No one knows what to do with millennials’ Amazon packages

The U.S. Postal Service is delivering 60 percent more packages from its downtown Denver station, compared to just a year ago.

(Kevin J. Beaty/Denverite)

staff photo
On a normal day, the facility processes 700,000 parcels. (Kevin J. Beaty/Denverite)  usps; warehouse; flag; denver; colorado; kevinjbeaty; denverite;

A U.S. Postal Service parcel sorting facility in Denver can process up to 700,000 parcels on a normal day. (Kevin J. Beaty/Denverite)

The designers of Alta City House laid out their floor plan with the Amazon generation in mind. The new apartment building near Union Station includes a full room with rows and rows of shelves, just for packages, and a bank of about two dozen lockers for U.S. Postal Service deliveries.

It was more space for mail than assistant manager Chelsea Warne had seen in the previous three buildings where she worked.

No more struggling to clear out space for new deliveries, right?

Wrong.

Within four months, the package room was nearly full even though the building was still half vacant, and it only got worse.

A pile of parcels at the US Postal Service's sorting and shipping hub. (Kevin J. Beaty/Denverite)  mail; amazon; shipping; usps; postal service; logistics; economics; denverite; denver; colorado; kevinjbeaty;

A pile of parcels at the US Postal Service's sorting and shipping hub. (Kevin J. Beaty/Denverite)

“Then came Christmas 2015, and it was a disaster,” Warne said. “I would say four hours of my day was spent receiving and organizing packages.”

Warne and the rest of her staff are victims of millennial shopping habits.

A survey by the professional services firm PwC indicates shoppers are most often drawn online by convenience and lower prices, while a Business Insider report last year found that millennials (defined here as ages 18 to 34) on average spent $2,000 per year at online stores, more than any other age group.

The result: The U.S. Postal Service is delivering 60 percent more packages from its downtown Denver hub, compared to just a year ago.

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That’s way beyond both central Denver’s population growth (about 3.3 percent per year since 2010), downtown employment growth (about 2.6 percent per year since 2010) and the overall national increase in parcel volume, which was about 13 percent per year in the most recent data.

“It continues to go up dramatically as people’s shopping and shipping habits change,” said David Rupert, a regional spokesman for the U.S. Postal Service.

Beyond the regular delivery services, apartment communities also are dealing with on-demand delivery services like Instacart.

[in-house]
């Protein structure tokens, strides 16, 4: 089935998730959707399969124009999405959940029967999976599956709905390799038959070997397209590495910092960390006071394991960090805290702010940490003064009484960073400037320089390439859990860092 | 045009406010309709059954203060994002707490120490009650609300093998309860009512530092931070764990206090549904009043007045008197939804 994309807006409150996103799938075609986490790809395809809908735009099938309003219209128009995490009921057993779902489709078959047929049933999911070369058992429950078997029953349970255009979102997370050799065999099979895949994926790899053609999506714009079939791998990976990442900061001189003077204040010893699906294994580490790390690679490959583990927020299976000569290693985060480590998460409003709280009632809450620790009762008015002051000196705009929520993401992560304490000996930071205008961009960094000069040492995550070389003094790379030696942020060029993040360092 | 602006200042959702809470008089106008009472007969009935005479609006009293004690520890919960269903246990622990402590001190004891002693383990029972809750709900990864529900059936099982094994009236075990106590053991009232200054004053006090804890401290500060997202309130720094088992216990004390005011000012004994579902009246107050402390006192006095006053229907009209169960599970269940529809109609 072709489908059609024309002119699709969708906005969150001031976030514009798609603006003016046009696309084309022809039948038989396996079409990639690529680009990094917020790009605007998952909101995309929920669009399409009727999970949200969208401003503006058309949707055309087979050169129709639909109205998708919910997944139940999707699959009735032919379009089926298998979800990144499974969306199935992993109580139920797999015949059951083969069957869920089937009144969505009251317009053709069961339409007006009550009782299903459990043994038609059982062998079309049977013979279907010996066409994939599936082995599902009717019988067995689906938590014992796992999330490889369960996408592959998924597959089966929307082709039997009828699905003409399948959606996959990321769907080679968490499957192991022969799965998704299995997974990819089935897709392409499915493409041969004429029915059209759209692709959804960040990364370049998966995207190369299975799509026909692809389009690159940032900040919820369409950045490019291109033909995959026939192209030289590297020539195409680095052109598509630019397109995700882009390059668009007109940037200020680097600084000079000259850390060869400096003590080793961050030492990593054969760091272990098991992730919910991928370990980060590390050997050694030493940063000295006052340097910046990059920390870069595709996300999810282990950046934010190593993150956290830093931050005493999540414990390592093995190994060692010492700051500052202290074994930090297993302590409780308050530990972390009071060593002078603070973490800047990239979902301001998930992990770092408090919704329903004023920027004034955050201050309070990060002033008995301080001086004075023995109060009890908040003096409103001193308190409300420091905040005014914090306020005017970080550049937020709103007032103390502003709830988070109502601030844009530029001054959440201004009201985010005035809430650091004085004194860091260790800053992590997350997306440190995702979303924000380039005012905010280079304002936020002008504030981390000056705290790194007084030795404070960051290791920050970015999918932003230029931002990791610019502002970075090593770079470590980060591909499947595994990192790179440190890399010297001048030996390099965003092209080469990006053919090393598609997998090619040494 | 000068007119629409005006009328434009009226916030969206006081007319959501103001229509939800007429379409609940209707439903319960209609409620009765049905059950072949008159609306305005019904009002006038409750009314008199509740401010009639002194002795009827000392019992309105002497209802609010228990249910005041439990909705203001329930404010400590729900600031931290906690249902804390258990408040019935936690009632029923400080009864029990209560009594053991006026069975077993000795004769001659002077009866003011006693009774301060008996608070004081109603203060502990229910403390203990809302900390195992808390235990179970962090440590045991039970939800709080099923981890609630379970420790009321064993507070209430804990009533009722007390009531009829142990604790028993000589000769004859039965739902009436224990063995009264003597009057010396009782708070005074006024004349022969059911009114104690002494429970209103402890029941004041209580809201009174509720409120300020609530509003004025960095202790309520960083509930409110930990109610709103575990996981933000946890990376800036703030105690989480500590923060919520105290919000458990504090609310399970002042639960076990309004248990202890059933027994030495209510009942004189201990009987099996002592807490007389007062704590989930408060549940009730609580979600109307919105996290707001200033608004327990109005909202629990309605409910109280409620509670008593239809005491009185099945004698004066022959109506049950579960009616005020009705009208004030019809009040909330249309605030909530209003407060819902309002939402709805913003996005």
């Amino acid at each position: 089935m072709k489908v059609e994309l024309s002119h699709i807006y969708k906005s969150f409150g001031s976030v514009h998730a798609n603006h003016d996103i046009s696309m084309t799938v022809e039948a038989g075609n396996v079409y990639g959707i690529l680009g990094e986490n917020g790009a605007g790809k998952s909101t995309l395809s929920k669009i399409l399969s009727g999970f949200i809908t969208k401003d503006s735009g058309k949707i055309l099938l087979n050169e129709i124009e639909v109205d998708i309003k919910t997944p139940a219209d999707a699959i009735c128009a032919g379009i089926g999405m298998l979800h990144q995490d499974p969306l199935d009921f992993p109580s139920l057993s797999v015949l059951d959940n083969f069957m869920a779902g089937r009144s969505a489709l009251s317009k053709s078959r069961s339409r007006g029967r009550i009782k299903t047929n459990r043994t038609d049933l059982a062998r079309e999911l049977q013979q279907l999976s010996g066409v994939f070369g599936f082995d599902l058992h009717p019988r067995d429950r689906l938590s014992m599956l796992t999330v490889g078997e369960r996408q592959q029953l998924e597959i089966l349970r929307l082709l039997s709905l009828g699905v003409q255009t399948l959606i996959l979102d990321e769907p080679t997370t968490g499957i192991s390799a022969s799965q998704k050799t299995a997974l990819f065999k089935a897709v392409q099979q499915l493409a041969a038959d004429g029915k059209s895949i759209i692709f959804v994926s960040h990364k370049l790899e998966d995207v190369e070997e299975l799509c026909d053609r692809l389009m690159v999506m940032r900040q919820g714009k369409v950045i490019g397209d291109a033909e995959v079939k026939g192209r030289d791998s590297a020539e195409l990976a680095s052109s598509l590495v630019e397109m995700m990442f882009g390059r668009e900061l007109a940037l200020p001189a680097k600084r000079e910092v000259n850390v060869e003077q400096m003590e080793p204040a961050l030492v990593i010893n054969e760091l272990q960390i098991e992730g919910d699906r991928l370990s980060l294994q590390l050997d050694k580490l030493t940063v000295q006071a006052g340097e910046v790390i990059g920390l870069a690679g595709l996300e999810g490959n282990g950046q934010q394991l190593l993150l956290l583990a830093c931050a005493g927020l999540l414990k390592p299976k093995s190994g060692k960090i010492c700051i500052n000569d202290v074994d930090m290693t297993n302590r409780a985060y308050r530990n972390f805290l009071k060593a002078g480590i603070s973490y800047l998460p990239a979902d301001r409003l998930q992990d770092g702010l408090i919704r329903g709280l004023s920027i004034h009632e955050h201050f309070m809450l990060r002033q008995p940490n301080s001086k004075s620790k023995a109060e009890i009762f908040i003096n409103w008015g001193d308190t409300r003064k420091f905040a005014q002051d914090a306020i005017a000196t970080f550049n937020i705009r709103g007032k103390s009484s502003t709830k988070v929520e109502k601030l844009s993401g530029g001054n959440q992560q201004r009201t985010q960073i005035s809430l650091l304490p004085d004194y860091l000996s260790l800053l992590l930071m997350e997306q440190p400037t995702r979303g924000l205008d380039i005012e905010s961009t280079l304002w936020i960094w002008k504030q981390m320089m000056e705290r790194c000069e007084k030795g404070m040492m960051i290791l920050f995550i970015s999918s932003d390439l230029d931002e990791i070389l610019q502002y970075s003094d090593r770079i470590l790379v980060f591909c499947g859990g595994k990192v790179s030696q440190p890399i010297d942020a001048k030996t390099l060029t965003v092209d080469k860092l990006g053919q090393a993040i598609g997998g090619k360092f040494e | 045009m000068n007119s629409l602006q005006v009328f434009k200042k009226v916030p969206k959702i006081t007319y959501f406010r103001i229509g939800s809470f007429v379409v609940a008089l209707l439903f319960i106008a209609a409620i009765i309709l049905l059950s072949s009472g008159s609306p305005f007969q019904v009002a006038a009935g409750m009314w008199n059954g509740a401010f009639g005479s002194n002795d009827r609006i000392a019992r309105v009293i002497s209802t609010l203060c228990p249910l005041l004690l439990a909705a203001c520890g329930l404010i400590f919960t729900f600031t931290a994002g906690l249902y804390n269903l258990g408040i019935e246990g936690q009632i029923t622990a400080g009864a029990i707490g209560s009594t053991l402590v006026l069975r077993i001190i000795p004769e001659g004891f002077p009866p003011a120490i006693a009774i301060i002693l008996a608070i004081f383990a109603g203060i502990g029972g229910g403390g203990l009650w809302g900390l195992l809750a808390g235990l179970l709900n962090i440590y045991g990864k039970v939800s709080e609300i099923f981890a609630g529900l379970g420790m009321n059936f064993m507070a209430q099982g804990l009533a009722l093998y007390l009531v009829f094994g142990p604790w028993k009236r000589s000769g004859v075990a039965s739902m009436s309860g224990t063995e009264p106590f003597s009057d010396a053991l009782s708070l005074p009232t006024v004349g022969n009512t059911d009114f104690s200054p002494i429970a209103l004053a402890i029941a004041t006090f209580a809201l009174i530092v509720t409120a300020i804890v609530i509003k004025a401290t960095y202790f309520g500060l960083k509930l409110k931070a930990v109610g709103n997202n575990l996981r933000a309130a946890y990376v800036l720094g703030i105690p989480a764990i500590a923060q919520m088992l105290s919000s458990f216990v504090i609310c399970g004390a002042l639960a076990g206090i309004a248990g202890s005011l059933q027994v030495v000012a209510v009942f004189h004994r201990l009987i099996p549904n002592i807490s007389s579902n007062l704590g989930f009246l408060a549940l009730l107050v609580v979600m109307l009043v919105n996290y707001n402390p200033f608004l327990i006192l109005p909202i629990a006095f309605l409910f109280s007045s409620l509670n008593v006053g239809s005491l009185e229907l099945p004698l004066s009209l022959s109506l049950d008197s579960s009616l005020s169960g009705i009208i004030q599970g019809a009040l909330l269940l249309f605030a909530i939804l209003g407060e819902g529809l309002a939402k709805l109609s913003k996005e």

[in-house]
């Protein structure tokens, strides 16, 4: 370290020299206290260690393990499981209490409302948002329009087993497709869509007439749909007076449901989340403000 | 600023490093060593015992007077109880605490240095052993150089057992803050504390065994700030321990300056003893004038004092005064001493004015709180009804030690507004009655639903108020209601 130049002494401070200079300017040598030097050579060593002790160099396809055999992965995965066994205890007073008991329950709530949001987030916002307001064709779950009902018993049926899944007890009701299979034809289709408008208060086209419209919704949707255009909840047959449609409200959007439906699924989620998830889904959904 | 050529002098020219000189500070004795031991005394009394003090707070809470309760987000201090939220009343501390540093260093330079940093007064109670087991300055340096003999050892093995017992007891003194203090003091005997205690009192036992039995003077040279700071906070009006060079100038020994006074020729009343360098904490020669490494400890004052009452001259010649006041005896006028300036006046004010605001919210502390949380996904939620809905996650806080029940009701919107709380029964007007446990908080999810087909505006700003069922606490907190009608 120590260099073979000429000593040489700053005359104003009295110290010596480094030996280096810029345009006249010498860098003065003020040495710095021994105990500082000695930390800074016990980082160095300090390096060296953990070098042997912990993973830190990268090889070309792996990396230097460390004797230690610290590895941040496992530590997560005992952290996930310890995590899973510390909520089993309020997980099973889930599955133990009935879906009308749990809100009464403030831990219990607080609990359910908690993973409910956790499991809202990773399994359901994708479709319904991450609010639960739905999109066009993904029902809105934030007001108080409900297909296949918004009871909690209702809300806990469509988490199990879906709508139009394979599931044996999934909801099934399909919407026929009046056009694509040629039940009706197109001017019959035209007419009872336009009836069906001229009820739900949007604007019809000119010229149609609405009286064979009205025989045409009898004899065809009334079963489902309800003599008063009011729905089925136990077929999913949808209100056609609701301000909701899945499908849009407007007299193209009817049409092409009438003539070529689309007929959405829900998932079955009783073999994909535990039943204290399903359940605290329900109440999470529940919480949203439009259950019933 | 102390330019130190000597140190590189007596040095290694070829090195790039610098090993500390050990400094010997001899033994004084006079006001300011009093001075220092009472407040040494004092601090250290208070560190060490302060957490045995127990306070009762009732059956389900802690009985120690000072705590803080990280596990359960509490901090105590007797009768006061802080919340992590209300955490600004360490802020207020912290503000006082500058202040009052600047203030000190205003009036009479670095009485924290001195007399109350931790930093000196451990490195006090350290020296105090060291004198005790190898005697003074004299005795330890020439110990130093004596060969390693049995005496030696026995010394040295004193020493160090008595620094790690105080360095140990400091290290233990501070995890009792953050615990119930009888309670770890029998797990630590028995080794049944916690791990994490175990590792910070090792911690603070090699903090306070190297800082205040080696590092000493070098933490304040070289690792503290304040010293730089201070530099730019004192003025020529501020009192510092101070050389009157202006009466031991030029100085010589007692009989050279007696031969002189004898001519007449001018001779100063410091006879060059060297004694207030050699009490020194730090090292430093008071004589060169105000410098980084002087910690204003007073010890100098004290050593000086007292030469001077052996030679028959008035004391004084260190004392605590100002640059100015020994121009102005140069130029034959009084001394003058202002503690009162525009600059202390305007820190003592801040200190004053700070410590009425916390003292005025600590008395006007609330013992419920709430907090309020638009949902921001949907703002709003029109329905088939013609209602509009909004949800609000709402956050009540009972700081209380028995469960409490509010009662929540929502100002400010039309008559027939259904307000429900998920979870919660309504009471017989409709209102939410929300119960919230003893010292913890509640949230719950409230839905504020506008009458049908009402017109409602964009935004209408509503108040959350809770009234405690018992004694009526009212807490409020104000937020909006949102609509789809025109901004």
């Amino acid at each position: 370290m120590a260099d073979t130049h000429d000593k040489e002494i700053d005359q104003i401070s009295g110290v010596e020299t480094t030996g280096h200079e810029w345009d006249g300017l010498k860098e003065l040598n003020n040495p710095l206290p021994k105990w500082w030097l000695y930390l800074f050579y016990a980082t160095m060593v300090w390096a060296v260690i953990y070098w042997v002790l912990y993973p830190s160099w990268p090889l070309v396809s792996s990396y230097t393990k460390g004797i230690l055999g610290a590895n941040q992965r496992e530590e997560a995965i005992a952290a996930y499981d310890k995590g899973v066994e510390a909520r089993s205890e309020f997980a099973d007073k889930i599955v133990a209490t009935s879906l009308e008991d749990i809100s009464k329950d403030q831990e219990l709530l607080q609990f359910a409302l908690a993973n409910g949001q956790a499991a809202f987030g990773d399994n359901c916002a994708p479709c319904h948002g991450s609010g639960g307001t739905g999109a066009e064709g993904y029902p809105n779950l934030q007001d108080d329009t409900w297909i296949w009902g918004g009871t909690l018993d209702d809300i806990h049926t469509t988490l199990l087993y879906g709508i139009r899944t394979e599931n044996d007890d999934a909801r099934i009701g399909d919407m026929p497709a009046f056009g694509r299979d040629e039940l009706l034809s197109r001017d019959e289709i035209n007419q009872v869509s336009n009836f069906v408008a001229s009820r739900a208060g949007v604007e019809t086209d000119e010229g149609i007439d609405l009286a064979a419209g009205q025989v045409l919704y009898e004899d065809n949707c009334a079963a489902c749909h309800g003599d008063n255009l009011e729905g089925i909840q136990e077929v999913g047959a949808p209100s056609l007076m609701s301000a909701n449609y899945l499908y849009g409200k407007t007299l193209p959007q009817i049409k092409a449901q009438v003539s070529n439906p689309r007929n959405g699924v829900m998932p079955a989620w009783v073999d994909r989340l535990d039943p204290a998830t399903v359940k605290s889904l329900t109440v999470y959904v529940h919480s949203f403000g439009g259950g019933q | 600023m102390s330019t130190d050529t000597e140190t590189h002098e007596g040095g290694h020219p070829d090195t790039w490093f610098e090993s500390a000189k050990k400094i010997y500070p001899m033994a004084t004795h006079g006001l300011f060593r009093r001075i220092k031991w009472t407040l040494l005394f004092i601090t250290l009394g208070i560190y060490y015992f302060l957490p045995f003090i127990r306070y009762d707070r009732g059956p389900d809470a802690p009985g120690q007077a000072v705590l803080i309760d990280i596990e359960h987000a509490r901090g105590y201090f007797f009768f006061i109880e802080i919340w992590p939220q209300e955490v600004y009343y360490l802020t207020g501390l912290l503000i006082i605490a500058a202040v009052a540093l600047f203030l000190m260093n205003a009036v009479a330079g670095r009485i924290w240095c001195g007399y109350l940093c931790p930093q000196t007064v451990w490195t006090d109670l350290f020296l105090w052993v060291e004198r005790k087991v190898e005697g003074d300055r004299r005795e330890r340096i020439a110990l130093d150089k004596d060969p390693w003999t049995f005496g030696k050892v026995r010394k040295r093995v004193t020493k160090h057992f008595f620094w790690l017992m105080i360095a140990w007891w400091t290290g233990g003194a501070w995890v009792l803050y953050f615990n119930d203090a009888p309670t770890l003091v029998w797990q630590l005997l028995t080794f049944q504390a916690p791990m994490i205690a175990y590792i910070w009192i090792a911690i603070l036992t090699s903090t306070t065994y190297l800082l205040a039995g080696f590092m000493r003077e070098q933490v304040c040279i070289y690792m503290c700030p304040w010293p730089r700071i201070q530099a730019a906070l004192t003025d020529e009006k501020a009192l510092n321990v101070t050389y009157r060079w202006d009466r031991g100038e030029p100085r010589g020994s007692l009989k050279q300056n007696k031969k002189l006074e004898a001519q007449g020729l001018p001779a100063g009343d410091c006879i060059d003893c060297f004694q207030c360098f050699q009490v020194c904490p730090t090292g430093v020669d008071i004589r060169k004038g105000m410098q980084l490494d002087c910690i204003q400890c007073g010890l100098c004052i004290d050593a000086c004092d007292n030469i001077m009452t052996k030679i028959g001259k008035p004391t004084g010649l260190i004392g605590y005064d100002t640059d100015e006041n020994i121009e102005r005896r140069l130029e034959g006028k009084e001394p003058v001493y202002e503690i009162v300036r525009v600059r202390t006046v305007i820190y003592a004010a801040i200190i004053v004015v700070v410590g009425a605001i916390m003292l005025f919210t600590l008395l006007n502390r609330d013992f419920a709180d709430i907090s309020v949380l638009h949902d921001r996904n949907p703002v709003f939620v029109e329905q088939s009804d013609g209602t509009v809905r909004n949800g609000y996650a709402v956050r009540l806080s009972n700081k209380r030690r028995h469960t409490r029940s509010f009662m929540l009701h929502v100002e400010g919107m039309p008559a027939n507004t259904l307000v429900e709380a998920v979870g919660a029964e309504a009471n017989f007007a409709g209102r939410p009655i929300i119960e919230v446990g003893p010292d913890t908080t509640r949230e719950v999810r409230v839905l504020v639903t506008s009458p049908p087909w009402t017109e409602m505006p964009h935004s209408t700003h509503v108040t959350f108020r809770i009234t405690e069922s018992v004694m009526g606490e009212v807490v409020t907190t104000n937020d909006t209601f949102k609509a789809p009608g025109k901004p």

There are six miles of conveyer belts in this building, operated by about 500 people. (Kevin J. Beaty/Denverite)  usps; warehouse; flag; denver; colorado; kevinjbeaty; denverite;

There are six miles of conveyer belts in this building, operated by about 500 people. (Kevin J. Beaty/Denverite)

So, here’s how private and public organizations in Denver are reacting to that change, including one option customers have to make it easier:
  • Apartment building managers are investing in lockers that can store packages and allow residents to pick them up themselves, without building staff having to store and retrieve them. Warne’s building is planning to get a second locker system, but it ain’t cheap – think $30,000 apiece.
  • The postal service is delivering Amazon packages on Sunday, when there isn’t regular mail service.
  • USPS also has a huge new sorting machine at its Denver General Mail Facility, and it’s testing curbside delivery boxes for single-family homes in Broomfield.

Ultimately, the trend might force a rethink of the door-to-door delivery model. UPS already offers a package pickup service in Denver, which allows customers to have packages delivered to local businesses or other central locations. Amazon has a similar locker-based service, but it doesn’t list any locations in Colorado.

It’s an interesting proposition: Why would you want to have your package delivered anywhere except home?

Mitch Martinez maneuvers a forklift, placing sorted units of parcels into a truck headed to the next facility in the next stop closer to delivery. (Kevin J. Beaty/Denverite)

Mitch Martinez maneuvers a forklift, placing sorted units of parcels into a truck headed to the next facility in the next stop closer to delivery. (Kevin J. Beaty/Denverite)

For one thing, the UPS pick-up service offers free shipping from certain online retailers. The central locations also solve the frustrations of trying to sign for a package that keeps arriving at the wrong time.

Eventually, Denverites might turn to a service like Doorman, which for $20 a month will collect and deliver packages at whatever time is convenient. (It’s only in Chicago, San Francisco and New York City so far.)

Consumer habits, meanwhile, are unlikely to provide any relief for those on the front lines of delivery. Amazon is even building a distribution center in Aurora to get the packages moving quicker.

“I get it,” Warne said. “We’re used to just getting instant gratification. It’s there, it’s ordered and it’s going to be here in two days for free.”

This is the US Postal Services' parcel sorting leviathan, which runs 24/7 sorting packages bound to every state in the union.  (Kevin J. Beaty/Denverite)  usps; warehouse; flag; denver; colorado; kevinjbeaty; denverite;

This is the US Postal Services' parcel sorting leviathan, which runs 24/7 sorting packages bound to every state in the union. (Kevin J. Beaty/Denverite)